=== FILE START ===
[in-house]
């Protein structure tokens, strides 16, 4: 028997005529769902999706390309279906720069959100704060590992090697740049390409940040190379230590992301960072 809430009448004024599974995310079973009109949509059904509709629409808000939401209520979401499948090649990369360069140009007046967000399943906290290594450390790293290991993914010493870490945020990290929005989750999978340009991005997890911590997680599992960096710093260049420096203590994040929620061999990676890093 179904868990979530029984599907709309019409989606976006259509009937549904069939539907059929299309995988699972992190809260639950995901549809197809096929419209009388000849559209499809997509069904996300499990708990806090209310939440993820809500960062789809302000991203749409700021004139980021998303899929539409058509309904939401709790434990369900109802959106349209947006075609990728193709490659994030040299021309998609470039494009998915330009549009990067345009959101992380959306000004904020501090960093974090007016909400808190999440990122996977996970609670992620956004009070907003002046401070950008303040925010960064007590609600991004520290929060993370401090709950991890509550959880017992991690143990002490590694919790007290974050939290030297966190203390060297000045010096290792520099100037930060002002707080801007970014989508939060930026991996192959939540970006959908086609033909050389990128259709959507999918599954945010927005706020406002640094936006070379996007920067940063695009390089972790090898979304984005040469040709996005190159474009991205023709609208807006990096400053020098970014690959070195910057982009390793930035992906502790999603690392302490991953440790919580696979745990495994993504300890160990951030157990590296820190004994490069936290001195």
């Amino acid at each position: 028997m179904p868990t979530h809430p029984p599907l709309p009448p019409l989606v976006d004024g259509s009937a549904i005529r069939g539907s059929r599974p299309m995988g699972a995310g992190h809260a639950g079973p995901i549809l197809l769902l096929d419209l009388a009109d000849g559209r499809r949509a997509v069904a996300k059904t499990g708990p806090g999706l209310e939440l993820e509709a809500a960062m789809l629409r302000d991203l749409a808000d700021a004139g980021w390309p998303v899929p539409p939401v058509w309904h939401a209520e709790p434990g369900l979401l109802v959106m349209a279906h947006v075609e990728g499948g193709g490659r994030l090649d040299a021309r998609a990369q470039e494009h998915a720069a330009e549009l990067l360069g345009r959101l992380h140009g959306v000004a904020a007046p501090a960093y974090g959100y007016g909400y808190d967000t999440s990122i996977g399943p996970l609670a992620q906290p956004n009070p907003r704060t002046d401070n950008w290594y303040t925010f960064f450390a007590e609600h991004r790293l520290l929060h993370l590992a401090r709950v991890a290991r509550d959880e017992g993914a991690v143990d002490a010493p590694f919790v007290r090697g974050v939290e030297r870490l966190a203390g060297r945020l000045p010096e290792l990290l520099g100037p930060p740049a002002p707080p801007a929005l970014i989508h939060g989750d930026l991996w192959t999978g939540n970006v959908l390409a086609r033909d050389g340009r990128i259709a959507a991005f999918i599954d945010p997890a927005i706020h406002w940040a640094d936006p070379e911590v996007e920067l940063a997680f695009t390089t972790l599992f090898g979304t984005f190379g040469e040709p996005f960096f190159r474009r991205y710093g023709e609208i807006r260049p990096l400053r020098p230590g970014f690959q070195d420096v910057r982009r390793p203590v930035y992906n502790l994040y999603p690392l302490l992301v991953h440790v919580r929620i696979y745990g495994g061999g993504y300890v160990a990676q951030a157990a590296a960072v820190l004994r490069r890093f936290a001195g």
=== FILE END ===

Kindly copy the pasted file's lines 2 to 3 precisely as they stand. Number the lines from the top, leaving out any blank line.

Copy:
């Protein structure tokens, strides 16, 4: 028997005529769902999706390309279906720069959100704060590992090697740049390409940040190379230590992301960072 809430009448004024599974995310079973009109949509059904509709629409808000939401209520979401499948090649990369360069140009007046967000399943906290290594450390790293290991993914010493870490945020990290929005989750999978340009991005997890911590997680599992960096710093260049420096203590994040929620061999990676890093 179904868990979530029984599907709309019409989606976006259509009937549904069939539907059929299309995988699972992190809260639950995901549809197809096929419209009388000849559209499809997509069904996300499990708990806090209310939440993820809500960062789809302000991203749409700021004139980021998303899929539409058509309904939401709790434990369900109802959106349209947006075609990728193709490659994030040299021309998609470039494009998915330009549009990067345009959101992380959306000004904020501090960093974090007016909400808190999440990122996977996970609670992620956004009070907003002046401070950008303040925010960064007590609600991004520290929060993370401090709950991890509550959880017992991690143990002490590694919790007290974050939290030297966190203390060297000045010096290792520099100037930060002002707080801007970014989508939060930026991996192959939540970006959908086609033909050389990128259709959507999918599954945010927005706020406002640094936006070379996007920067940063695009390089972790090898979304984005040469040709996005190159474009991205023709609208807006990096400053020098970014690959070195910057982009390793930035992906502790999603690392302490991953440790919580696979745990495994993504300890160990951030157990590296820190004994490069936290001195």
């Amino acid at each position: 028997m179904p868990t979530h809430p029984p599907l709309p009448p019409l989606v976006d004024g259509s009937a549904i005529r069939g539907s059929r599974p299309m995988g699972a995310g992190h809260a639950g079973p995901i549809l197809l769902l096929d419209l009388a009109d000849g559209r499809r949509a997509v069904a996300k059904t499990g708990p806090g999706l209310e939440l993820e509709a809500a960062m789809l629409r302000d991203l749409a808000d700021a004139g980021w390309p998303v899929p539409p939401v058509w309904h939401a209520e709790p434990g369900l979401l109802v959106m349209a279906h947006v075609e990728g499948g193709g490659r994030l090649d040299a021309r998609a990369q470039e494009h998915a720069a330009e549009l990067l360069g345009r959101l992380h140009g959306v000004a904020a007046p501090a960093y974090g959100y007016g909400y808190d967000t999440s990122i996977g399943p996970l609670a992620q906290p956004n009070p907003r704060t002046d401070n950008w290594y303040t925010f960064f450390a007590e609600h991004r790293l520290l929060h993370l590992a401090r709950v991890a290991r509550d959880e017992g993914a991690v143990d002490a010493p590694f919790v007290r090697g974050v939290e030297r870490l966190a203390g060297r945020l000045p010096e290792l990290l520099g100037p930060p740049a002002p707080p801007a929005l970014i989508h939060g989750d930026l991996w192959t999978g939540n970006v959908l390409a086609r033909d050389g340009r990128i259709a959507a991005f999918i599954d945010p997890a927005i706020h406002w940040a640094d936006p070379e911590v996007e920067l940063a997680f695009t390089t972790l599992f090898g979304t984005f190379g040469e040709p996005f960096f190159r474009r991205y710093g023709e609208i807006r260049p990096l400053r020098p230590g970014f690959q070195d420096v910057r982009r390793p203590v930035y992906n502790l994040y999603p690392l302490l992301v991953h440790v919580r929620i696979y745990g495994g061999g993504y300890v160990a990676q951030a157990a590296a960072v820190l004994r490069r890093f936290a001195g």